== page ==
• Thomas Russell

Vendors brighten looks in case goods

AT THE MARKET — Case goods vendors say they are seeing steady traffic and mostly positive response to introductions, including new initiatives in design, finish and materials.

 This dining table is part of Somerton Dwelling’s new Soignee collection, which has Hollywood glam design influences. It has a glass top and comes in a white finish.This dining table is part of Somerton Dwelling’s new Soignee collection, which has Hollywood glam design influences. It has a glass top and comes in a white finish.

The introductions come at a time when the economy is seeing positive tailwinds, particularly in housing and employment. Case goods vendors say they want to be prepared with fresh new looks and approaches to both bedroom and formal dining.
Somerton Dwelling said its new glam-inspired 30-piece Soignee bedroom and dining room collection is doing well with dealers who like the styling of pieces ranging from a leg dining table to a wood panel and upholstery panel bed in lighter finishes and fabrics, retailing from $999 to $1,299.
Its contemporary Milan bedroom, which was added to a successful dining collection, also is scoring high marks for its mix of walnut veneers and zebrano veneer borders on a panel bed and tops of case pieces. With a four-piece set retailing at $1,999, the company achieved these looks through a membrane press technology that gives a waterfall look to the veneers.
AICO also is doing well with its glam-inspired looks, particularly in its new Bel Air Park collection, part of the Michael Amini, Jane Seymour Design Collaboration. The collection includes signature elements such as vinyl-wrapped case goods as well as mirrored and crystal accents.
What's new is the use of acrylic legs on a dining table, a desk and a sideboard. AICO also is bringing new and innovative designs to the line through the use of carved elements on mirrored accents seen on the apron of a dining table and curio china display cabinets.
Stanley Furniture is seeing positive response to its third Coastal Living collection, Coastal Living Retreat. The 36 wood SKUs are available in six finishes, including five painted and one wood tone finish. There are not only new colors - Spanish orange, Gloucester gray, English blue and Belize teal - but also a choice of sheens, including a three-level sheen for the blue, gray, white and cerused oak varieties and a 30-level sheen on the teal and orange.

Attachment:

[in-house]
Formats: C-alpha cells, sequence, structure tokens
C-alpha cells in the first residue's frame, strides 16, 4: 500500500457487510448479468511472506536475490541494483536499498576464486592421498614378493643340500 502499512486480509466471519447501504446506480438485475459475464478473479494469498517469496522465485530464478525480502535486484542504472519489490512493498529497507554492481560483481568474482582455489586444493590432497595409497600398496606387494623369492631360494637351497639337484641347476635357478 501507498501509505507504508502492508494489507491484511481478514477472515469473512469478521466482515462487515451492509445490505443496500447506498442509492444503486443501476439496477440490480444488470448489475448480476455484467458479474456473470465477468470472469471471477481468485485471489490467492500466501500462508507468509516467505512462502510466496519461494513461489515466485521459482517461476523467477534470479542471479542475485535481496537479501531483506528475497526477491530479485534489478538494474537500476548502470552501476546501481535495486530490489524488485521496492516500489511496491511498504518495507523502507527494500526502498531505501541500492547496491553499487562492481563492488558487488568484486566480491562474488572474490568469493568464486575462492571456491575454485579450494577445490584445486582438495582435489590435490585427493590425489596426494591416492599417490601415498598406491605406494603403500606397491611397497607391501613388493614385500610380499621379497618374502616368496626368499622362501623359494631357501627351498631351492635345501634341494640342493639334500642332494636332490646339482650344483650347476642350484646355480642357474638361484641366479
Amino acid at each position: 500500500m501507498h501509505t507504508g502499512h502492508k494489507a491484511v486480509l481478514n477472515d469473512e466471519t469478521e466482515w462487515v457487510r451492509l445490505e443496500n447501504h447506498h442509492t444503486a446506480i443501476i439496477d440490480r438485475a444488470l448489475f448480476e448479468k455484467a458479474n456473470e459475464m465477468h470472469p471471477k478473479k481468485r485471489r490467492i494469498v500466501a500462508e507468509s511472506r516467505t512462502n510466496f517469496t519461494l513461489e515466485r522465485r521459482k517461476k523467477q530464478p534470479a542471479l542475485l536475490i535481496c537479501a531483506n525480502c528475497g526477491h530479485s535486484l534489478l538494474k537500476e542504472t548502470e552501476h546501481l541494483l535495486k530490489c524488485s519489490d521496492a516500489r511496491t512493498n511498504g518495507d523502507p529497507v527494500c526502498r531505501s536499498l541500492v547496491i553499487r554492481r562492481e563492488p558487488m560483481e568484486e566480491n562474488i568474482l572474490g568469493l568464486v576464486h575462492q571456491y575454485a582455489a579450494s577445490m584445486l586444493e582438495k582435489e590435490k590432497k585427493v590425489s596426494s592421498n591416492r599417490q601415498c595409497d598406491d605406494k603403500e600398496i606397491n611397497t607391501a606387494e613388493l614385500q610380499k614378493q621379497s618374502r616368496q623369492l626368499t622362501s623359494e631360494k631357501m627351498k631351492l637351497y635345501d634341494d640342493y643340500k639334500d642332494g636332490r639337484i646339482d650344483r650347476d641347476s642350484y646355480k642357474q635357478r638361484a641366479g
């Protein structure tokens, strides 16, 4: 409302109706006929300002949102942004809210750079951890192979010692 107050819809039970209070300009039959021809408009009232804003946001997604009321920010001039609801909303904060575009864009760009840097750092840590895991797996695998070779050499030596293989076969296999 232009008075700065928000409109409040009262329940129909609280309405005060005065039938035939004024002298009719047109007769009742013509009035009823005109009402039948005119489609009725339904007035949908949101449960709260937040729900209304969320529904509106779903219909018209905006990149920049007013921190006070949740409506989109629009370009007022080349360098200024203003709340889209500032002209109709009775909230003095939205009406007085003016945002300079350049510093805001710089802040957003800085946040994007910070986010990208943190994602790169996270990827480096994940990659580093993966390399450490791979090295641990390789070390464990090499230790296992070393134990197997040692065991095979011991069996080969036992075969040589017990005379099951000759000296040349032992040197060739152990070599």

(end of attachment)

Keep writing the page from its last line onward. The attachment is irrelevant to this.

"We didn't just want to have a painted program," said Adam Tilley, vice president of product. "Each finish is purposeful and deliberate. It's not just an option, it creates a certain aesthetic and a certain feel."
Gray wood tone finishes have also been increasingly popular of late, and Standard Furniture added a new one this market, gray driftwood. It's on a new bedroom called Garrison, which includes a mansion panel bed that retails at $499. Expected to hit retail in June, a four-piece set will retail around $1,499.
Standard also is showing a new Hollywood glam-inspired bedroom and dining collection in black and white finishes. This is Standard's first foray into the style category and the company says it's pleased with the response from dealers, who like the faux croc-embossed high-grade fiberboard material on the tops, side panels and drawers of case pieces and on the top of dining tables.
Not everyone is showing new materials or finish applications. Lexington Home Brands came to market with a clean traditional collection called Kensington Place, which addresses mainstream traditional style preferences popular with many consumers. It has a mix of traditional and transitional styles, using ribbon-striped mahogany in a dark wood tone finish called Brentwood.
"So far the response has been amazing," said Shannon Baugh, marketing manager. "Everybody likes the group regardless of geographic region of the U.S. It has been very well received."

Thomas RussellThomas Russell | Associate Editor, FurnitureToday

I'm Tom Russell and have worked at Furniture/Today since August 2003. Since then, I have covered the international side of the business from a logistics and sourcing standpoint. Since then, I also have visited several furniture trade shows and manufacturing plants in Asia, which has helped me gain perspective about the industry in that part of the world. As I continue covering the import side of the business, I look forward to building on that knowledge base through conversations with industry officials and future overseas plant tours. From time to time, I will file news and other industry perspectives online and, as always, welcome your response to these Web postings.

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